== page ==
Microsoft is launching a new version of Windows and that means everyone has one question on their minds: should I stick to Windows and upgrade or is it time to look beyond to Linux or Mac? The quick answer: if you’re on Windows, stay on Windows—and don’t worry about upgrading just yet.
I run a dual-boot system with Windows 7 and Linux Ubuntu (occasionally changing to Windows 8 as well as every new Linux distro worth trying). I also have a MacBook Air for on-the-go work. I use all three operating systems every day, partly because knowing technology is my job and partly because I’m a geek. But I keep gravitating back to Windows whenever an important task looms large and I have to get things done.
If you are a long-time Windows user, you are better off sticking with it and not changing. Here’s why…
Is Windows The Best OS? It Doesn’t Matter
Is Windows a better operating system than Mac OS X? Not really. Is it worse? Not really. The whole “I’m a PC/I’m a Mac” argument focuses too much on objective quantifications and head-to-head feature comparisons. That’s a good way to settle the debate, if it can be settled with those yardsticks. But that doesn’t matter to me, and it shouldn’t matter to you.
You’ve probably read thousands of articles that compare things like software. The Windows flagbearer will tout the genius of IrfanView, and the OS X fanboy claims the superiority of QuickSilver, while the Linux loyalist looks down his nose at anything that isn’t Terminator. The thing is, software alone is never reason enough; it’s the familiarity of the software that keeps you hooked.
The question then isn’t “What’s the best OS?” The question is “What’s the best OS for me?” Objective research might suggest OS X is more stable, but what if stability isn’t the most important factor for you? Different things matter to different people. Don’t just rely on external reviews and expert analyses, you need to look at your own way of using a computer and decide what is right for you.
You Have Invested In Windows, Whether You Know It Or Not
Some people think it doesn’t matter what operating system (OS) you use because your primary application is the web browser, where options like Chrome and Firefox are available on all systems. That’s not giving you the whole picture though. Whether you realise it or not, you have invested heavily in Windows over the years.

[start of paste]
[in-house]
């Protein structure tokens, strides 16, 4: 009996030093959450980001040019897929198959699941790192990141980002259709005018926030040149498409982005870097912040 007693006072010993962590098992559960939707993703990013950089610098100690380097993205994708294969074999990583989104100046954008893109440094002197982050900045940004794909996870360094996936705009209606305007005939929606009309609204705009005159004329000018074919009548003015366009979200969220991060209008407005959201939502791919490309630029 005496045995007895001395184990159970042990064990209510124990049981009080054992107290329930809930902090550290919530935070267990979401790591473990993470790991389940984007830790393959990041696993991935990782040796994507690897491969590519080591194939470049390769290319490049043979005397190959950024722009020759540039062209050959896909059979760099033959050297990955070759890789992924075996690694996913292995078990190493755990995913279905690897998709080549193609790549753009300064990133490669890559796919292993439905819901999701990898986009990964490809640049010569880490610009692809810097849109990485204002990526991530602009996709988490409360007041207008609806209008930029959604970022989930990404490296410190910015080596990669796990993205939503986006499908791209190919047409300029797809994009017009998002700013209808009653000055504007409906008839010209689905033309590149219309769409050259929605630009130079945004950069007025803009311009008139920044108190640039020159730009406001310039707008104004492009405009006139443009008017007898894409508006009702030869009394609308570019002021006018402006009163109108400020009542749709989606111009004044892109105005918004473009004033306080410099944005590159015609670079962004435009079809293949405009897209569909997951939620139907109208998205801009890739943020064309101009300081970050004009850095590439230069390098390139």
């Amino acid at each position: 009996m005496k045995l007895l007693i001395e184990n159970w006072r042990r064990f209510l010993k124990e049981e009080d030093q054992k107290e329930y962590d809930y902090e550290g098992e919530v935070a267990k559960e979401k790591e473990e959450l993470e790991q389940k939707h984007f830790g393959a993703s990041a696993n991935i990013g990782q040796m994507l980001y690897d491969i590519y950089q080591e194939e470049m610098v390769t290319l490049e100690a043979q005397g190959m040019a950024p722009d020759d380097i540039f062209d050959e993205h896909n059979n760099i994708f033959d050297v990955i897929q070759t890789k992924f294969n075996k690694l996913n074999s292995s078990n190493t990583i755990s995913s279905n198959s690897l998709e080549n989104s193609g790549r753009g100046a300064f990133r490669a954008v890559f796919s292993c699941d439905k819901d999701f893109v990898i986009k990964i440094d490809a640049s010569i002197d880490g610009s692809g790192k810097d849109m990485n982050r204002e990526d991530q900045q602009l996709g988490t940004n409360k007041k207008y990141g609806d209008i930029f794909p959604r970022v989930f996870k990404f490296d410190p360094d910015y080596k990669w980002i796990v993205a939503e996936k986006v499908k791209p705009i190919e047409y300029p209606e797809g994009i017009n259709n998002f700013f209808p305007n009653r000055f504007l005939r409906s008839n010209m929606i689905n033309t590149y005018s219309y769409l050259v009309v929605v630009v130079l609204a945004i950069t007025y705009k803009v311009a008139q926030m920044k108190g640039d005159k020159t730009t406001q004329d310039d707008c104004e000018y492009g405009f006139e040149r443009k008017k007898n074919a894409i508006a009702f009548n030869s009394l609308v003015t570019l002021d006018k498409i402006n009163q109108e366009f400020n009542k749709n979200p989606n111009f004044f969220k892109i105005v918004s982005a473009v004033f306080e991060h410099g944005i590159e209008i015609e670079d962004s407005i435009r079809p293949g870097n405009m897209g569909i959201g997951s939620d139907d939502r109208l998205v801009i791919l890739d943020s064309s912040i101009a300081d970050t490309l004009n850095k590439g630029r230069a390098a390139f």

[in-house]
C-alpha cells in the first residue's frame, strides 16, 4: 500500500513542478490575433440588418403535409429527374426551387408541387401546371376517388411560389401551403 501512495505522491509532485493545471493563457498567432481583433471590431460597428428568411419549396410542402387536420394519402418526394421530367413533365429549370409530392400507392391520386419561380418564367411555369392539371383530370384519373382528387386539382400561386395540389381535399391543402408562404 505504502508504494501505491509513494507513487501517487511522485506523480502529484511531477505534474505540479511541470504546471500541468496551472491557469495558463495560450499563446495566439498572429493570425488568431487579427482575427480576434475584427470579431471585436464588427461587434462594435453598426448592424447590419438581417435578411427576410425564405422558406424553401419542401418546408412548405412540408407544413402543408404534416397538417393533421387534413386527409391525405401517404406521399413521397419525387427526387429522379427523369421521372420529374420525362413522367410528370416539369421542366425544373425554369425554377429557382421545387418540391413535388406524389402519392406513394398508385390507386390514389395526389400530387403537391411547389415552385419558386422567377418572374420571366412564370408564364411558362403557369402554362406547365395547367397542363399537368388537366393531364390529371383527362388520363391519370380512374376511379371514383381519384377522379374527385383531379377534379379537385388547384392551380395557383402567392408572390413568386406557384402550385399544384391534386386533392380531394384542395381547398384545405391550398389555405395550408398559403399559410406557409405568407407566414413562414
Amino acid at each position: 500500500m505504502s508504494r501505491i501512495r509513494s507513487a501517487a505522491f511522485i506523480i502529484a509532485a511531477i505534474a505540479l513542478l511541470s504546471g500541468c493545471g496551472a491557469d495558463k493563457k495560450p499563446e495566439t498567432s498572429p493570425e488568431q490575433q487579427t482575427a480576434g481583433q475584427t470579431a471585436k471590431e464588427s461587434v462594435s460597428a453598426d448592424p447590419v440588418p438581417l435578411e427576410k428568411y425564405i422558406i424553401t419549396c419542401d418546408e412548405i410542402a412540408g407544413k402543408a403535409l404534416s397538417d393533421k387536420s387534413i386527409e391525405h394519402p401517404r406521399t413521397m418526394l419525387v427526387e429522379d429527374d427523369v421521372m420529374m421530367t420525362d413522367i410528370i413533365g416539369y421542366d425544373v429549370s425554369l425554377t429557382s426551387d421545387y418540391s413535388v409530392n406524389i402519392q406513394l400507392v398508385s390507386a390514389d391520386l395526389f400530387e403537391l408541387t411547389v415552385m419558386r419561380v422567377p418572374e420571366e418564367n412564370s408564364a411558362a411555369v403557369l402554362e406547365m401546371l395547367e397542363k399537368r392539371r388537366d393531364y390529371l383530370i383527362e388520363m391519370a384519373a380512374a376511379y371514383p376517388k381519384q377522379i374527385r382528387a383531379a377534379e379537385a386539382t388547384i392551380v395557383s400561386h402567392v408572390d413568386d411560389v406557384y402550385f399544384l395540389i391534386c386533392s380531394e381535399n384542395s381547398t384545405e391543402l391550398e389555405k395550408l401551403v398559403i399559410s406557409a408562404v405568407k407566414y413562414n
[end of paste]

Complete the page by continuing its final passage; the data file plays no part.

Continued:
Investment isn’t always monetary, although that might be the case, too. If you bought Microsoft Office 2007 all those years ago, then you can still use it perfectly well. While Office 365 is great, it’s expensive software and since your old one is working fine, stick with it. The same goes with the operating system itself—if you paid for Windows 7, you can keep using it.
But more than the monetary investment, it’s the mental investment that matters. You have spent years becoming familiar with Windows. You know how to install a program, you know how to change the look of any window. If things go wrong, you know you have to hit Ctrl+Alt+Del. These are now things you can do without googling how to do them. The amount of time you save with your existing knowledge bank of how to operate Windows is invaluable.
It’s The Little Things
Muscle memory is an amazing resource and you have to factor that in. Good software tells you how to do stuff. Great software gets out of the way and lets you do stuff. Over the years, Windows has honed itself for its long-time users. My fingers are used to every keyboard shortcut in Windows. I don’t even look at my screen any more when I want to close a maximized window—my hand is accustomed to sweeping the mouse pointer to the upper-right corner and clicking the close button. I take comfort in knowing it’s there and it will work every time I do it. The same action doesn’t work on Mac or Linux.
Such little things matter. You take them for granted when going about your job regularly, but they become painfully hard and time-consuming in their absence. My long-standing gripe was that even though I use Linux and Mac every day, I still often have to search how to do “simple actions”—until a friend pointed out that the actions weren’t simple, it was that I instinctively knew how to do them on Windows so my brain qualified them as “simple”.
There are things you miss on OS X if you are a Windows user. That’s not faulting OS X in any way; it’s a commentary on how you use computers. Change is difficult for anyone, so if your primary demands of a computer are being met with Windows already, then there is no reason for you to change.
Bottom Line: It’s About You, Not About The OS
You can answer three questions to choose between Linux or Windows, and you can gripe about how Windows is killing the traditional desktop, but all that is fluff. The purpose of an operating system is to put forth an environment where you can get things done—where you can get things done. You are what matters and everything else is bullshit.
In closing, let’s hear about your experiences of the big switch. How did you find changing your primary operating system? Have you stuck to the new one or come back?